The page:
Eleven Syrian former employees of the French company Lafarge submitted a criminal complaint against Lafarge in 2016. By maintaining business relations with the terrorist group ISIS in Syria, the company may have contributed to the financing of the group, thereby making them complicit in war crimes and crimes against humanity.
The path to justice for war crimes and torture in Syria also leads through Europe. After Germany, Sweden and France, Austrian authorities have initiated investigations into the Syrian intelligence services’ role in systematic torture. This followed a criminal complaint submitted by 16 Syrians, ECCHR, and its partners to the public prosecutor in Vienna in May 2018.
The Syrian intelligence services have been collecting without cause information about political opponents, members of the opposition and human rights activists. Spying often goes hand in hand with torture. Software from Western corporations may have played a role in the surveillance. In order to address this, transnational investigations have to be initiated.
(Also) Sweden can play an important role in the fight against impunity for turture in Syria. This is why, in February 2019, nine torture survivors submitted a criminal complaint in Stockholm against senior officials in the government of Syrian President Bashar al-Assad – including for crimes against humanity.
The first trial worldwide on state torture in Syria started in Germany in April 2020. The main defendant was Anwar R, a former official at the General Intelligence Directorate in Syrian President Assad’s government.
In order to end impunity for state torture in Syria, five Syrian torture survivors filed a criminal complaint in November 2019 in Norway. The complaint is the next step in a series of criminal complaints against 17 high-ranking officials of Syrian President Bashar al-Assad's government that have been submitted in Germany, Austria and Sweden.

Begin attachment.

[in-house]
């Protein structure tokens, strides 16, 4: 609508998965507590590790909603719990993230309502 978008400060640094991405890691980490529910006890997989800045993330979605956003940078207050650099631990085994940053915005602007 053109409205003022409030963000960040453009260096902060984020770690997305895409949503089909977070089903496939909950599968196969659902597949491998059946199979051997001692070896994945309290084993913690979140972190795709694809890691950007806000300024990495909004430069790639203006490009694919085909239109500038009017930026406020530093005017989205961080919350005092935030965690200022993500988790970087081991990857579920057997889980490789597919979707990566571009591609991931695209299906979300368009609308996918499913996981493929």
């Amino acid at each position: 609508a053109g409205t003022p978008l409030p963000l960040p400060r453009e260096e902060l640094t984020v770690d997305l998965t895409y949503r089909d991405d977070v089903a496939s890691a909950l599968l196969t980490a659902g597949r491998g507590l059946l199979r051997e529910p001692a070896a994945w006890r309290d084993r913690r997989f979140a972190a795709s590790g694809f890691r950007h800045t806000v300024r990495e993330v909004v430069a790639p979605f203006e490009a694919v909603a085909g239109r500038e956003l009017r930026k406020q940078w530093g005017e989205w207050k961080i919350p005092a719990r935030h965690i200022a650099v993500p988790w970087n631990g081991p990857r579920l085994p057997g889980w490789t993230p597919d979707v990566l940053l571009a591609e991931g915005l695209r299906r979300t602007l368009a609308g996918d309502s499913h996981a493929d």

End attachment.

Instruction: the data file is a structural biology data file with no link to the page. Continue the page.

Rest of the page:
After learning that Mourad Benchellali and Nizar Sassi were being detained by the US at Guantánamo detention center, their families filed a criminal complaint before French courts asking authorities to investigate torture, ill-treatment and arbitrary detention. That was in November 2002. Since then, the French judiciary has been conducting investigations into the US torture program and the high-ranking officials responsible for it.
In March 2009, ECCHR partner lawyer Gonzalo Boye filed a criminal complaint against six former US officials of the Bush administration regarding their accountability for violations of international law, including war crimes and torture. The US officials became known as the “Bush Six.”
Between 2004 and 2007, three complaints were filed in Germany and in France against members of the US Government, including former Secretary of Defense Donald Rumsfeld and members of the military forces in connection with war crimes, torture and other criminal acts in the military prisons of Guantánamo and Abu Ghraib.
ECCHR has filed a criminal complaint with the German Federal Public Prosecutor calling for investigations into Gina Haspel’s role in the torture of detainees at a CIA secret prison in Thailand in 2002. Haspel was appointed director of the CIA by President Donald Trump in May 2018.
After more than six years, the International Criminal Court closed its preliminary examination of war crimes by UK forces in Iraq. The decision from December 2020 reveals systematic failures of international justice and proves, once again, that powerful actors can get away with torture.